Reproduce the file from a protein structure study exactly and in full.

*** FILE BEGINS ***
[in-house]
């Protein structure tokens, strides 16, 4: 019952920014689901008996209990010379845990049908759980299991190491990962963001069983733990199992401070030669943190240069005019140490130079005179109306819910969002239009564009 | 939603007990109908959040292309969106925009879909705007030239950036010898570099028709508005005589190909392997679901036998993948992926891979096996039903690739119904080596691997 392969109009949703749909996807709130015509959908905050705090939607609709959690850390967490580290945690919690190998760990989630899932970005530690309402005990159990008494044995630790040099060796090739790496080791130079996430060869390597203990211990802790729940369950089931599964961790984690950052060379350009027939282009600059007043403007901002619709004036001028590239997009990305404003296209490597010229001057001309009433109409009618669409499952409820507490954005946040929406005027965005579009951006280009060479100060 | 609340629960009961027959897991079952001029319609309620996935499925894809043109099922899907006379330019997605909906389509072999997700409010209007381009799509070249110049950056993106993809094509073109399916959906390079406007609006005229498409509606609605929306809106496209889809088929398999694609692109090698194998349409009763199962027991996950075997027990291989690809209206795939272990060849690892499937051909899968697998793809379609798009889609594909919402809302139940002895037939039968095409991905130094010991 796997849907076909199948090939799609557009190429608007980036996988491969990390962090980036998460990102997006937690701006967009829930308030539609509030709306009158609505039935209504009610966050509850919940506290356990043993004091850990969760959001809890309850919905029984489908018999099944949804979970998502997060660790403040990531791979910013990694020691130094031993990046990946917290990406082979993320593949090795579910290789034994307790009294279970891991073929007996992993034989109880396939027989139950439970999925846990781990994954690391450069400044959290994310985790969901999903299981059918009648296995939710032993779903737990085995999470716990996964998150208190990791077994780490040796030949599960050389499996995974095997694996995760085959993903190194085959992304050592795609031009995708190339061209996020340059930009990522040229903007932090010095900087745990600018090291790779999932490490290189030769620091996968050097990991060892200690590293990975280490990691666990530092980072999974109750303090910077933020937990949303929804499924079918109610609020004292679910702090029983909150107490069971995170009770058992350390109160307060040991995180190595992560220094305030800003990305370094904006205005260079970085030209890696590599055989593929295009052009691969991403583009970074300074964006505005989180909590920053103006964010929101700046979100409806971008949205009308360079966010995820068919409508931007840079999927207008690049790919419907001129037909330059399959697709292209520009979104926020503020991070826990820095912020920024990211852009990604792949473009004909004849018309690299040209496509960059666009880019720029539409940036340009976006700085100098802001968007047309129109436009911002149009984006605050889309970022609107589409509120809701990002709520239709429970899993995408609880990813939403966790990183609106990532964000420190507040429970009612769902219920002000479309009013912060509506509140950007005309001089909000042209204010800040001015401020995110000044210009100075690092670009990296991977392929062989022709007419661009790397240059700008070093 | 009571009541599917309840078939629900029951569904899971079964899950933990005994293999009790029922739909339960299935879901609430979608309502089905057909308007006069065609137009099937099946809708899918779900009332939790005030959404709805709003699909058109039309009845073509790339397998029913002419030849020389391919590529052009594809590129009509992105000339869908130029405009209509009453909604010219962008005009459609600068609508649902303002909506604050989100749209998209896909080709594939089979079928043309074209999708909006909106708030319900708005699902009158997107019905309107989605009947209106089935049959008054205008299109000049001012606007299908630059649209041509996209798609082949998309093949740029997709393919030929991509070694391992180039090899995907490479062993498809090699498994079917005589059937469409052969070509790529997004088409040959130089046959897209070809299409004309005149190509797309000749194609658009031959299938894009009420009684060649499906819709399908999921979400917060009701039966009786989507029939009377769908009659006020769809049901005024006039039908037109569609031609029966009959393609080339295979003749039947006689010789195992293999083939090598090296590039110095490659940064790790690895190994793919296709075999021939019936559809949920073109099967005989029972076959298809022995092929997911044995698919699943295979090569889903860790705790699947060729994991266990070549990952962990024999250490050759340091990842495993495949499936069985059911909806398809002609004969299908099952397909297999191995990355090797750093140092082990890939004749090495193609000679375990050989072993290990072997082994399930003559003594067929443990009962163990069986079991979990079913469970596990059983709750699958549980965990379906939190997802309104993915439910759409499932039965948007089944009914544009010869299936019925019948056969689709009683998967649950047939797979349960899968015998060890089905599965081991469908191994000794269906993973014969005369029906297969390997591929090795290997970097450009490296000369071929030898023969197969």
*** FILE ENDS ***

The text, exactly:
[in-house]
């Protein structure tokens, strides 16, 4: 019952920014689901008996209990010379845990049908759980299991190491990962963001069983733990199992401070030669943190240069005019140490130079005179109306819910969002239009564009 | 939603007990109908959040292309969106925009879909705007030239950036010898570099028709508005005589190909392997679901036998993948992926891979096996039903690739119904080596691997 392969109009949703749909996807709130015509959908905050705090939607609709959690850390967490580290945690919690190998760990989630899932970005530690309402005990159990008494044995630790040099060796090739790496080791130079996430060869390597203990211990802790729940369950089931599964961790984690950052060379350009027939282009600059007043403007901002619709004036001028590239997009990305404003296209490597010229001057001309009433109409009618669409499952409820507490954005946040929406005027965005579009951006280009060479100060 | 609340629960009961027959897991079952001029319609309620996935499925894809043109099922899907006379330019997605909906389509072999997700409010209007381009799509070249110049950056993106993809094509073109399916959906390079406007609006005229498409509606609605929306809106496209889809088929398999694609692109090698194998349409009763199962027991996950075997027990291989690809209206795939272990060849690892499937051909899968697998793809379609798009889609594909919402809302139940002895037939039968095409991905130094010991 796997849907076909199948090939799609557009190429608007980036996988491969990390962090980036998460990102997006937690701006967009829930308030539609509030709306009158609505039935209504009610966050509850919940506290356990043993004091850990969760959001809890309850919905029984489908018999099944949804979970998502997060660790403040990531791979910013990694020691130094031993990046990946917290990406082979993320593949090795579910290789034994307790009294279970891991073929007996992993034989109880396939027989139950439970999925846990781990994954690391450069400044959290994310985790969901999903299981059918009648296995939710032993779903737990085995999470716990996964998150208190990791077994780490040796030949599960050389499996995974095997694996995760085959993903190194085959992304050592795609031009995708190339061209996020340059930009990522040229903007932090010095900087745990600018090291790779999932490490290189030769620091996968050097990991060892200690590293990975280490990691666990530092980072999974109750303090910077933020937990949303929804499924079918109610609020004292679910702090029983909150107490069971995170009770058992350390109160307060040991995180190595992560220094305030800003990305370094904006205005260079970085030209890696590599055989593929295009052009691969991403583009970074300074964006505005989180909590920053103006964010929101700046979100409806971008949205009308360079966010995820068919409508931007840079999927207008690049790919419907001129037909330059399959697709292209520009979104926020503020991070826990820095912020920024990211852009990604792949473009004909004849018309690299040209496509960059666009880019720029539409940036340009976006700085100098802001968007047309129109436009911002149009984006605050889309970022609107589409509120809701990002709520239709429970899993995408609880990813939403966790990183609106990532964000420190507040429970009612769902219920002000479309009013912060509506509140950007005309001089909000042209204010800040001015401020995110000044210009100075690092670009990296991977392929062989022709007419661009790397240059700008070093 | 009571009541599917309840078939629900029951569904899971079964899950933990005994293999009790029922739909339960299935879901609430979608309502089905057909308007006069065609137009099937099946809708899918779900009332939790005030959404709805709003699909058109039309009845073509790339397998029913002419030849020389391919590529052009594809590129009509992105000339869908130029405009209509009453909604010219962008005009459609600068609508649902303002909506604050989100749209998209896909080709594939089979079928043309074209999708909006909106708030319900708005699902009158997107019905309107989605009947209106089935049959008054205008299109000049001012606007299908630059649209041509996209798609082949998309093949740029997709393919030929991509070694391992180039090899995907490479062993498809090699498994079917005589059937469409052969070509790529997004088409040959130089046959897209070809299409004309005149190509797309000749194609658009031959299938894009009420009684060649499906819709399908999921979400917060009701039966009786989507029939009377769908009659006020769809049901005024006039039908037109569609031609029966009959393609080339295979003749039947006689010789195992293999083939090598090296590039110095490659940064790790690895190994793919296709075999021939019936559809949920073109099967005989029972076959298809022995092929997911044995698919699943295979090569889903860790705790699947060729994991266990070549990952962990024999250490050759340091990842495993495949499936069985059911909806398809002609004969299908099952397909297999191995990355090797750093140092082990890939004749090495193609000679375990050989072993290990072997082994399930003559003594067929443990009962163990069986079991979990079913469970596990059983709750699958549980965990379906939190997802309104993915439910759409499932039965948007089944009914544009010869299936019925019948056969689709009683998967649950047939797979349960899968015998060890089905599965081991469908191994000794269906993973014969005369029906297969390997591929090795290997970097450009490296000369071929030898023969197969």